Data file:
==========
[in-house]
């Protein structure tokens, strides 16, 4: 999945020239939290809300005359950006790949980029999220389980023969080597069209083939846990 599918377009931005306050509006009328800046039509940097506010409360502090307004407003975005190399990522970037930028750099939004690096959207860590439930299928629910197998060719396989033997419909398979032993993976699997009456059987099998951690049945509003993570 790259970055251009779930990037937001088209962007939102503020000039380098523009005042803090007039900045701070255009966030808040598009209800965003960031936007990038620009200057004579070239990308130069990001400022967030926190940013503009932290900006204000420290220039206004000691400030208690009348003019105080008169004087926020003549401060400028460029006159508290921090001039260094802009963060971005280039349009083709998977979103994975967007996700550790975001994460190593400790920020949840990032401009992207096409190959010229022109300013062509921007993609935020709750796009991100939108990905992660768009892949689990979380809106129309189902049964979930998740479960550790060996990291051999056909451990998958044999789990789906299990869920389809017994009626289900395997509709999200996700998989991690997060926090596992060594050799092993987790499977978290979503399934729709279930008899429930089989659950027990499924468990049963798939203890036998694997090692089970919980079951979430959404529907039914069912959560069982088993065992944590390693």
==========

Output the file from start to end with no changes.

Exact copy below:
[in-house]
């Protein structure tokens, strides 16, 4: 999945020239939290809300005359950006790949980029999220389980023969080597069209083939846990 599918377009931005306050509006009328800046039509940097506010409360502090307004407003975005190399990522970037930028750099939004690096959207860590439930299928629910197998060719396989033997419909398979032993993976699997009456059987099998951690049945509003993570 790259970055251009779930990037937001088209962007939102503020000039380098523009005042803090007039900045701070255009966030808040598009209800965003960031936007990038620009200057004579070239990308130069990001400022967030926190940013503009932290900006204000420290220039206004000691400030208690009348003019105080008169004087926020003549401060400028460029006159508290921090001039260094802009963060971005280039349009083709998977979103994975967007996700550790975001994460190593400790920020949840990032401009992207096409190959010229022109300013062509921007993609935020709750796009991100939108990905992660768009892949689990979380809106129309189902049964979930998740479960550790060996990291051999056909451990998958044999789990789906299990869920389809017994009626289900395997509709999200996700998989991690997060926090596992060594050799092993987790499977978290979503399934729709279930008899429930089989659950027990499924468990049963798939203890036998694997090692089970919980079951979430959404529907039914069912959560069982088993065992944590390693």